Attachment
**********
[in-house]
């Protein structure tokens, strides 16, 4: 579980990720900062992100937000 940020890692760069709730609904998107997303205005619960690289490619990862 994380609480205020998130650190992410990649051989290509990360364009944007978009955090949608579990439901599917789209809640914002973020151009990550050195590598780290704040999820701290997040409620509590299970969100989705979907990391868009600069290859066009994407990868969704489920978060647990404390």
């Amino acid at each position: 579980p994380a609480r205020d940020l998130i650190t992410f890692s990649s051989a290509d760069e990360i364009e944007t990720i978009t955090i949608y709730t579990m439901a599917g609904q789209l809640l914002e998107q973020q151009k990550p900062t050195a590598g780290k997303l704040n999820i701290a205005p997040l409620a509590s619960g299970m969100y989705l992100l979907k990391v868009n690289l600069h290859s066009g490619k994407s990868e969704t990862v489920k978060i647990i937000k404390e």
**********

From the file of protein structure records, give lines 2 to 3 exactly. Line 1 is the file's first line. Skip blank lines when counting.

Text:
């Protein structure tokens, strides 16, 4: 579980990720900062992100937000 940020890692760069709730609904998107997303205005619960690289490619990862 994380609480205020998130650190992410990649051989290509990360364009944007978009955090949608579990439901599917789209809640914002973020151009990550050195590598780290704040999820701290997040409620509590299970969100989705979907990391868009600069290859066009994407990868969704489920978060647990404390």
């Amino acid at each position: 579980p994380a609480r205020d940020l998130i650190t992410f890692s990649s051989a290509d760069e990360i364009e944007t990720i978009t955090i949608y709730t579990m439901a599917g609904q789209l809640l914002e998107q973020q151009k990550p900062t050195a590598g780290k997303l704040n999820i701290a205005p997040l409620a509590s619960g299970m969100y989705l992100l979907k990391v868009n690289l600069h290859s066009g490619k994407s990868e969704t990862v489920k978060i647990i937000k404390e």